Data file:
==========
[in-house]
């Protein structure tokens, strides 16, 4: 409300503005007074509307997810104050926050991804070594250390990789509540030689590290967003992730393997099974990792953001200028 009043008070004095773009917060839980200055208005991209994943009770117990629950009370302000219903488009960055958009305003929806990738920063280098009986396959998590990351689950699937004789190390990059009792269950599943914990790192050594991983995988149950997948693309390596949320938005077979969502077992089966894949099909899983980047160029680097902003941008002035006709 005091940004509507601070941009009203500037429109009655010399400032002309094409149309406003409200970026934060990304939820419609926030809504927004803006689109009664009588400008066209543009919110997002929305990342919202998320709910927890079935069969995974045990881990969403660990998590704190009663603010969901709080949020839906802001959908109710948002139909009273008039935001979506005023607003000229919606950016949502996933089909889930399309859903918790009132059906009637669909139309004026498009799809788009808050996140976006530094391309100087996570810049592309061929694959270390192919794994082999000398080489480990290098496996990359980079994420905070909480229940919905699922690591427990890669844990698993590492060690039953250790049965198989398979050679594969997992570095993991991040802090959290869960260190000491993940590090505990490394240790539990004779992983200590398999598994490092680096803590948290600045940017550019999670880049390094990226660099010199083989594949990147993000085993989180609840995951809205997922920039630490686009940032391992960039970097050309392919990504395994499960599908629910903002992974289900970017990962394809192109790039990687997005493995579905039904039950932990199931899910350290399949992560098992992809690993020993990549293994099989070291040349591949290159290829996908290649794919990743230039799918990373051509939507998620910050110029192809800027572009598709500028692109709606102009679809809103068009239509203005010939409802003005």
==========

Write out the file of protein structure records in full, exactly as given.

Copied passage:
[in-house]
């Protein structure tokens, strides 16, 4: 409300503005007074509307997810104050926050991804070594250390990789509540030689590290967003992730393997099974990792953001200028 009043008070004095773009917060839980200055208005991209994943009770117990629950009370302000219903488009960055958009305003929806990738920063280098009986396959998590990351689950699937004789190390990059009792269950599943914990790192050594991983995988149950997948693309390596949320938005077979969502077992089966894949099909899983980047160029680097902003941008002035006709 005091940004509507601070941009009203500037429109009655010399400032002309094409149309406003409200970026934060990304939820419609926030809504927004803006689109009664009588400008066209543009919110997002929305990342919202998320709910927890079935069969995974045990881990969403660990998590704190009663603010969901709080949020839906802001959908109710948002139909009273008039935001979506005023607003000229919606950016949502996933089909889930399309859903918790009132059906009637669909139309004026498009799809788009808050996140976006530094391309100087996570810049592309061929694959270390192919794994082999000398080489480990290098496996990359980079994420905070909480229940919905699922690591427990890669844990698993590492060690039953250790049965198989398979050679594969997992570095993991991040802090959290869960260190000491993940590090505990490394240790539990004779992983200590398999598994490092680096803590948290600045940017550019999670880049390094990226660099010199083989594949990147993000085993989180609840995951809205997922920039630490686009940032391992960039970097050309392919990504395994499960599908629910903002992974289900970017990962394809192109790039990687997005493995579905039904039950932990199931899910350290399949992560098992992809690993020993990549293994099989070291040349591949290159290829996908290649794919990743230039799918990373051509939507998620910050110029192809800027572009598709500028692109709606102009679809809103068009239509203005010939409802003005």